Here’s the book to which memes owe their beautiful name. The Selfish Gene (1976) is written by British evolutionary biologist Richard Dawkins and explores evolutionary thought in an imaginative and new way that still finds its relevance today. Dawkins coined the term ‘meme’ in one of the last chapters, still decades before they became famous on the World Wide Web.
As its title may already suggest, the book's primary concern is genetic behaviour. Dawkins elaborates on Charles Darwin’s theory of natural selection and evolution by proposing to look at the perspective of genes in the evolutionary process. This gene-eyed view is needed, since natural selection happens at that level: all the inheritable information that causes species to adapt is passed on through the DNA in genes. Therefore, he argues, all organisms (including humans) are ‘survival machines’ for their genes, behaving just so that the genes can propagate themselves.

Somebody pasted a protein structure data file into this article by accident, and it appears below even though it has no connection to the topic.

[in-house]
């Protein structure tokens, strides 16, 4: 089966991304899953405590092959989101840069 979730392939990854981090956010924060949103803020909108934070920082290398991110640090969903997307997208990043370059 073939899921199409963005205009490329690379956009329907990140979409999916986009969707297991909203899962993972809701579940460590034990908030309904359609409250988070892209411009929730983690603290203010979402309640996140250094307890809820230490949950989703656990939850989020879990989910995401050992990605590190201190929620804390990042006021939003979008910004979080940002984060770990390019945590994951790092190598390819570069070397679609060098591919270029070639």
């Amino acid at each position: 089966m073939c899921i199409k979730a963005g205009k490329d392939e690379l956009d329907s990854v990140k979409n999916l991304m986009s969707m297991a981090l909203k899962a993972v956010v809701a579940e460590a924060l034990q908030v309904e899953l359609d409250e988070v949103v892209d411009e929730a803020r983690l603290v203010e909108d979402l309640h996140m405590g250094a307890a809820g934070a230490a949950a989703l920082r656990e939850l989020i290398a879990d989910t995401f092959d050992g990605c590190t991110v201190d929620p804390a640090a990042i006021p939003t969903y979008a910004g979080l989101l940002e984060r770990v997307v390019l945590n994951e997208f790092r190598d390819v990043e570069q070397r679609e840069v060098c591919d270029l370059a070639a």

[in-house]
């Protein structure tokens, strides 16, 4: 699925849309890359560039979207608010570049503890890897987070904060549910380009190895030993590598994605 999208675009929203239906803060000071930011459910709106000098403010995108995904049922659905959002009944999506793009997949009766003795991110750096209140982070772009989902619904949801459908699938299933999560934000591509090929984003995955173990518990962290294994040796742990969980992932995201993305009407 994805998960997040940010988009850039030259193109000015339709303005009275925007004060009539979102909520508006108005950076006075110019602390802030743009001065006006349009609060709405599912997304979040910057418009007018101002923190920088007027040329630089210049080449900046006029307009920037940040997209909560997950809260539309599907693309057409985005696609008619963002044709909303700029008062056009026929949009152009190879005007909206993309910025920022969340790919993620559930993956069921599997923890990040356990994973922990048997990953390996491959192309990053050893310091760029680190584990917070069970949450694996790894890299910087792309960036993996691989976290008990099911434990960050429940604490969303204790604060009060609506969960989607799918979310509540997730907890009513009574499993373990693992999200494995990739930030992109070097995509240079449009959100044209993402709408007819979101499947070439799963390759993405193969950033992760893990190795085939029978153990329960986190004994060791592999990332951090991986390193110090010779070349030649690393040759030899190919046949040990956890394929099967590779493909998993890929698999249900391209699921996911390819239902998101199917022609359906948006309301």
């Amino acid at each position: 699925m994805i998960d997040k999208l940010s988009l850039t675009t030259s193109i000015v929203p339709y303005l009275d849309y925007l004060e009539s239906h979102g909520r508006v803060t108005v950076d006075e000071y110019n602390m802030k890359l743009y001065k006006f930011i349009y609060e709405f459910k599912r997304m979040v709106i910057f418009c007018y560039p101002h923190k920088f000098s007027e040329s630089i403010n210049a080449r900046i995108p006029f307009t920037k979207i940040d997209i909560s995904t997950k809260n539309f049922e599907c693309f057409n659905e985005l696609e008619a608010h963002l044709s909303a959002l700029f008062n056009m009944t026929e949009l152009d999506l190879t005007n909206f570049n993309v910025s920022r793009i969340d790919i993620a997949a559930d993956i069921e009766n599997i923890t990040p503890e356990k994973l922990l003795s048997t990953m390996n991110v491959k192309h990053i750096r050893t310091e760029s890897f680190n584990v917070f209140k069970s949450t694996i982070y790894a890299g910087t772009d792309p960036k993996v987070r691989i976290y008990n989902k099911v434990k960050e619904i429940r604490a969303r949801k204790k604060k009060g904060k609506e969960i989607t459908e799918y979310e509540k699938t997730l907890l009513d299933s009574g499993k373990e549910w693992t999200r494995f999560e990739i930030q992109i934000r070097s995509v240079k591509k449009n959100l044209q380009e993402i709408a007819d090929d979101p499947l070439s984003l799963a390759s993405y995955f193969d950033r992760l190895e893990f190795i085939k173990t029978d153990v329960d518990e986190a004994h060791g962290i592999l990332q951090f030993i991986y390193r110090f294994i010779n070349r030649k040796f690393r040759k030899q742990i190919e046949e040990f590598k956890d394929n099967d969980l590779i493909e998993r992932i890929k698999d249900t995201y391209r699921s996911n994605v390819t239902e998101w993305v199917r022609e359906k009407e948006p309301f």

After establishing that genes as units of heritable information cause natural evolution, he states that organisms are also subjected to cultural evolution, which works in a similar way. ‘Cultural transmission is not unique to man’, Dawkins explains. And he finds proof in how songbirds in New Zealand pass on different song patterns. The song patterns catch on solely through mutual adaptation, without any genetic component. Sometimes a song changes, causing a ‘cultural mutation’, and is then again taken up by the other birds. For anyone who is a bigger fan of the version of the song ‘Hurt’ by Nine Inch Nails than sung by Johnny Cash, this process may sound painfully familiar.
The name for the cultural units that are transmitted amongst birds, humans and who knows which other species can be easily guessed at this point. Memes have, long after the publication of The Selfish Gene, taken up a life of their own on the internet, as cultural units we share, create and alter at a sometimes amazing speed. In The Selfish Gene, Dawkins illustrates beautifully how genes and memes around us continue to evolve with us.
The Selfish Gene is available at Amazon.